Source: supplied by publisher via Edelweiss
Formats available: hardcover, paperback, ebook, audiobook
Genres: historical fiction, historical mystery, magical realism
Published by Park Row on March 7, 2023
Purchasing Info: Author's Website, Publisher's Website, Amazon, Barnes & Noble, Kobo, Book Depository, Bookshop.org
From the author of the sensational bestseller The Lost Apothecary comes a spellbinding tale about two daring women who hunt for truth and justice in the perilous art of conjuring the dead.
1873. At an abandoned château on the outskirts of Paris, a dark séance is about to take place, led by acclaimed spiritualist Vaudeline D’Allaire. Known worldwide for her talent in conjuring the spirits of murder victims to ascertain the identities of the people who killed them, she is highly sought after by widows and investigators alike.
Lenna Wickes has come to Paris to find answers about her sister’s death, but to do so, she must embrace the unknown and overcome her own logic-driven bias against the occult. When Vaudeline is beckoned to England to solve a high-profile murder, Lenna accompanies her as an understudy. But as the women team up with the powerful men of London’s exclusive Séance Society to solve the mystery, they begin to suspect that they are not merely out to solve a crime, but perhaps entangled in one themselves…
Whether one believes that death is merely the gateway to the next great adventure, or that one is ascends to heaven or descends to hell, or that it is an end to all things – or holds some other belief altogether – we don’t actually KNOW in the empirical, scientific, provable and replicable sense. All that is certain is that death is inevitable – even more so than taxes in spite of the cliché.
The desire to know may be universal. When this story takes place in the 1870s the belief that it was possible to communicate with the dead, to reach behind that veil and either send or receive a message from those who had left us behind, was at its height. And also, as this book tells, its all too human, fallible and corruptible depths.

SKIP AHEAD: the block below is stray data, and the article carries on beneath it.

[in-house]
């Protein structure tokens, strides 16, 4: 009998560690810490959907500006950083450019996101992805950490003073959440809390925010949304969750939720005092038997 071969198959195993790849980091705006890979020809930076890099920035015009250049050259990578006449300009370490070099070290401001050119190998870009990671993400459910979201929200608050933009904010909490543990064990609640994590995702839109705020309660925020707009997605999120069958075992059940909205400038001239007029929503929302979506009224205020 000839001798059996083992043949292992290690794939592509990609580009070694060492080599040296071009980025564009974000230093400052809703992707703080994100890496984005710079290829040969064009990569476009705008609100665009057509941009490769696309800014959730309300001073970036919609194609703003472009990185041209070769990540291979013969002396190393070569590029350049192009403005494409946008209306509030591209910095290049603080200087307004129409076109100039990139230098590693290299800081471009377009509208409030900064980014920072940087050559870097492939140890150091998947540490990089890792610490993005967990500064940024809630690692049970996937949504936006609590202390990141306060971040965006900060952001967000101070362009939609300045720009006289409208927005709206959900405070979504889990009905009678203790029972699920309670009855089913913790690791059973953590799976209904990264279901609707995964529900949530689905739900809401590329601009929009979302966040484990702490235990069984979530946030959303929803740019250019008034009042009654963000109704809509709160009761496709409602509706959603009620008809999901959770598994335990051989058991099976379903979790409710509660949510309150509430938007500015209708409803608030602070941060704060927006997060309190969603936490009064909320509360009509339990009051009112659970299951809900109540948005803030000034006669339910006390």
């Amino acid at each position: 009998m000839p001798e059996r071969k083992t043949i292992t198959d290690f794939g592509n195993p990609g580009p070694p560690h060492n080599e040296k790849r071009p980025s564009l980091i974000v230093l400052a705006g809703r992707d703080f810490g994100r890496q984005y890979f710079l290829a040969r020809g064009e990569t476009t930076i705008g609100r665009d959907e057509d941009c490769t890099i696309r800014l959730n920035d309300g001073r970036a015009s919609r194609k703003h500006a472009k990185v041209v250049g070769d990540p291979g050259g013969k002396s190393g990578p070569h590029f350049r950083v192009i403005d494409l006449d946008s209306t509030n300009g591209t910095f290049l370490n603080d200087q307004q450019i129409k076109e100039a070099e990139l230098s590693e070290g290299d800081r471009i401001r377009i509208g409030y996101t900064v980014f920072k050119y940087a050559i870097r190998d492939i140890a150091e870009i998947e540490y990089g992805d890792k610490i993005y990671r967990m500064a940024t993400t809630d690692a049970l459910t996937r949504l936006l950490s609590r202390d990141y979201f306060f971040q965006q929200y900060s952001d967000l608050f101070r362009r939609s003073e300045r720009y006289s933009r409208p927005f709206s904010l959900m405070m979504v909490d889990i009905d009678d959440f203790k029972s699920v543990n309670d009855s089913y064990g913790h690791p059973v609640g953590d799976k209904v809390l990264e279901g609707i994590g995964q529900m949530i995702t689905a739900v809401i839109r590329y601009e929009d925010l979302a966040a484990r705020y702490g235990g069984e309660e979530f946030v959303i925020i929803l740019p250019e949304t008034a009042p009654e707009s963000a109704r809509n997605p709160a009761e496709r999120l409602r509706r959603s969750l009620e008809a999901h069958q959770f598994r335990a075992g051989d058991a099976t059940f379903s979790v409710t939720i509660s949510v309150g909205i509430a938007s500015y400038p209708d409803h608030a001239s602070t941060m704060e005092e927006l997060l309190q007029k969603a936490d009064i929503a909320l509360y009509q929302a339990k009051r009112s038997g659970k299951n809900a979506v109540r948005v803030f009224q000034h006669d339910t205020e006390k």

In other words, spiritualism was a very big – and very profitable deal in the 1870s. Victoria and the Victorian Era she gave her name to practically fetishized death. In the Re-United States there were few if any households who had not lost a friend or a loved one in the recent war. Plenty of people were looking for comfort or solace or simply closure.
No matter how prevalent beliefs in the spirit world may have been in the 1870s, later investigations proved that most of what was purported to be proof was actually proof of fraud and the gullibility of grieving people to believe what they needed to believe to get through their grief – or not, as the case might be.
But what if some of those beliefs were not misplaced? What if some mediums really could reach beyond the veil to bring true messages from the dead?
Lenna Wickes begins the story only believing in things she can see and hear and touch. But in her desperation to discover the truth about her sister’s murder, she turns to noted spiritualist Vaudeline D’Allaire to learn the tricks of her trade in the hopes of learning that truth – or at least of expiating her own guilt that their last conversation was yet another in an endless series of arguments.